Europe needs equal treatment for all workers doing the same job at the same place, regardless of gender, origin, status or work contract.
This principle, outlined and argued in the Legal Opinion “Precarious Work and European Union Law” by the Swedish legal firm Öberg & Associés, needs to be taken into account in all initiatives undertaken by the European Union in the field of social and labour legislation, such as the European Pillar of Social Rights, the revision of the Posting of Workers Directive, the Mobility Package, REFIT, etc.
This was the major conclusion of the final conference of the joint project “Europe: End Precarious Work Now! – Decent Work and Equal Treatment for All” of EFFAT and the European Trade Union Federations (ETUFs) EFBWW, EPSU, ETF, IndustriAll-Europe, UNI Europa in cooperation with the European Trade Union Confederation (ETUC) held in Brussels on 13 and 14 April 2016, co-financed by the European Commission.
For many years, the ETUFs and the ETUC have been fighting against the growing precarisation of work. With this multi-sectoral project, the trade unions, building on the work undertaken so far, want to jointly elaborate a common strategy for decent work and equal treatment for all.
In the EU, precarious work means a low level of certainty over job safety, poor individual control over work, and/or little opportunity for training and career progression. A job can be precarious because the worker is unable to enforce employment rights, social insurance protection is absent, or health and safety is at risk. But it can also mean that the job does not provide enough income to live decently, wages are not paid regularly or not paid at all.
Such conditions were at the core of 4 workers testimonies which shined a light on their every day in a precarious job:
Cristina, from the Spanish catering sector said: “At first I was hired as waitress, then I wasn’t sure about my tasks anymore, and ended up doing absolutely everything, and also non-paid extra work”.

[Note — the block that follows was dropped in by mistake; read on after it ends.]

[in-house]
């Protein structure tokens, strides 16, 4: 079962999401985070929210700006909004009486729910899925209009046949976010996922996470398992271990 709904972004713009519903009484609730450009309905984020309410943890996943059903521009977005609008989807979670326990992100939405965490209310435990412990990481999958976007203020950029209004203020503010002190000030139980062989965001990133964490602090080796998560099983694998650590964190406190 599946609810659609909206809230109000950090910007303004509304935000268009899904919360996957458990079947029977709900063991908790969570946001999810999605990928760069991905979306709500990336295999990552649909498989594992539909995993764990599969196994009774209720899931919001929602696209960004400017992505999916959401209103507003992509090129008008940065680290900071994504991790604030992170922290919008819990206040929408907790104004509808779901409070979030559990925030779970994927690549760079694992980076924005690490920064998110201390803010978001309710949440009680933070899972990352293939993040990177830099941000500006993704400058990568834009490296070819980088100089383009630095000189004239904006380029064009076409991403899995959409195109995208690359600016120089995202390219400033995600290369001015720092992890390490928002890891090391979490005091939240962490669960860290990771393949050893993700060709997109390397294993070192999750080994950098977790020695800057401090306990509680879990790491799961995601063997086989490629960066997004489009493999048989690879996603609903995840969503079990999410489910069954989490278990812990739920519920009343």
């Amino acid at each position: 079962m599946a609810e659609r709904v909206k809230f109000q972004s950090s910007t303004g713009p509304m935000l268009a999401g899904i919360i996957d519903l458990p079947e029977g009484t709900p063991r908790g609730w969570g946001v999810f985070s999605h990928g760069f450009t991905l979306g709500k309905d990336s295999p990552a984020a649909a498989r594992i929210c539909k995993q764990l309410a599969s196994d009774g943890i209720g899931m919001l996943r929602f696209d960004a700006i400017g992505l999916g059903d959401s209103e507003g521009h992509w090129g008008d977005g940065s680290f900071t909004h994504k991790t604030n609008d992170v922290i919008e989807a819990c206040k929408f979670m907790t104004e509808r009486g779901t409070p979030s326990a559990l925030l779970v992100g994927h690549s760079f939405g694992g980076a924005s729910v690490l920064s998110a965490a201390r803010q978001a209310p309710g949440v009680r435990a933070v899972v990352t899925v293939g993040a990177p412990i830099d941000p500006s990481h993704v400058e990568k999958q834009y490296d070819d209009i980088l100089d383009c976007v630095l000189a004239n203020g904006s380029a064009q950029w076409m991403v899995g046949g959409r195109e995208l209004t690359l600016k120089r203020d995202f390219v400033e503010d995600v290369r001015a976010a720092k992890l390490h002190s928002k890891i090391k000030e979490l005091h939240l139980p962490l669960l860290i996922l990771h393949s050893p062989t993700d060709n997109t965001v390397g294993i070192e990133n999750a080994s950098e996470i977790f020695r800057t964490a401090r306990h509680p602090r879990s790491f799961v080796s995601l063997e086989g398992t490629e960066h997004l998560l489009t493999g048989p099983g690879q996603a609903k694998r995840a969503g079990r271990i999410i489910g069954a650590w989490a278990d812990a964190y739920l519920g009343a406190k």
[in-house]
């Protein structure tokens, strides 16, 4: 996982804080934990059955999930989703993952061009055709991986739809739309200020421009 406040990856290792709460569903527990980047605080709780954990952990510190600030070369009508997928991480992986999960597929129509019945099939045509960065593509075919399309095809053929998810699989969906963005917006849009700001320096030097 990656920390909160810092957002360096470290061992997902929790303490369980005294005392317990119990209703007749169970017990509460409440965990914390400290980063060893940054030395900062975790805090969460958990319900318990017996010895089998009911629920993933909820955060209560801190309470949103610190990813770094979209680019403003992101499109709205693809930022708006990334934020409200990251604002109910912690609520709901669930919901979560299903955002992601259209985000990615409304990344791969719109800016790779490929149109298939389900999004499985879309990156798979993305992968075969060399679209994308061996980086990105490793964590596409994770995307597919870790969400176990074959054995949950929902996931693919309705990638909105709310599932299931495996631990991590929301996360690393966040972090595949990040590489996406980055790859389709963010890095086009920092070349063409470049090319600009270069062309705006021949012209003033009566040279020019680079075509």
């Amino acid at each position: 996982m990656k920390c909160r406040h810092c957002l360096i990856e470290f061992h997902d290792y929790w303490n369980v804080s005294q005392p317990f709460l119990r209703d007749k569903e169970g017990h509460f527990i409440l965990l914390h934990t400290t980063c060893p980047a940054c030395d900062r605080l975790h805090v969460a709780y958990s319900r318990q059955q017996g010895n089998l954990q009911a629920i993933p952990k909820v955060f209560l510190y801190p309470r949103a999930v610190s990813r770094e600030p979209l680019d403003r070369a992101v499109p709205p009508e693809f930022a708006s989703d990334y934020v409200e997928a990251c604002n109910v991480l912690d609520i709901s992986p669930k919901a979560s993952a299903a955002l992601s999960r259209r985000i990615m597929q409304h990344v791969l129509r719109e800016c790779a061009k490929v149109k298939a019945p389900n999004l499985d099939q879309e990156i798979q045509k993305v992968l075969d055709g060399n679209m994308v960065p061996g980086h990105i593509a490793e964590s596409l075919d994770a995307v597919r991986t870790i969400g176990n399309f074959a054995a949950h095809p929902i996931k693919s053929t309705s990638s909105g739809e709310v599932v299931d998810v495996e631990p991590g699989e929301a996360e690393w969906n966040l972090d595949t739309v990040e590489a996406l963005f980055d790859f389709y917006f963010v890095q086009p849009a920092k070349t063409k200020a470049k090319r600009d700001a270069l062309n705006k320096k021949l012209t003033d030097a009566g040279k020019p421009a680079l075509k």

Catherine, in the Belgian cleaning sector since the early 90s, still doesn’t consider her contract and her pay as providing decent working and living conditions and said: “Now subcontractors in the cleaning industry just look for the cheapest labour possible, a situation that clearly falls back on my working and living conditions.”
Andrew, in the Danish cleaning sector highlighted that for long time his contract had only partially reflected his real working hours and said: “All the rest was undeclared work under a take it or leave it condition”.
Finally Tom, a worker under zero hours contract in the UK fast food sector, said: “I have a kid and no clue of what my salary at the end of the month will be”; and added: “I am fed up of being treated like a machine rather than a human being.”
About 100 people, amongst whom policy makers, academics, legal experts and trade unionists, turned out at the conference to demand an end to precarious work and to ask the European Union to put in place a legal framework to ensure equal treatment for all workers.
Find out more on http://endprecariouswork.eu/
Watch our video explaining the dangers of precarious work
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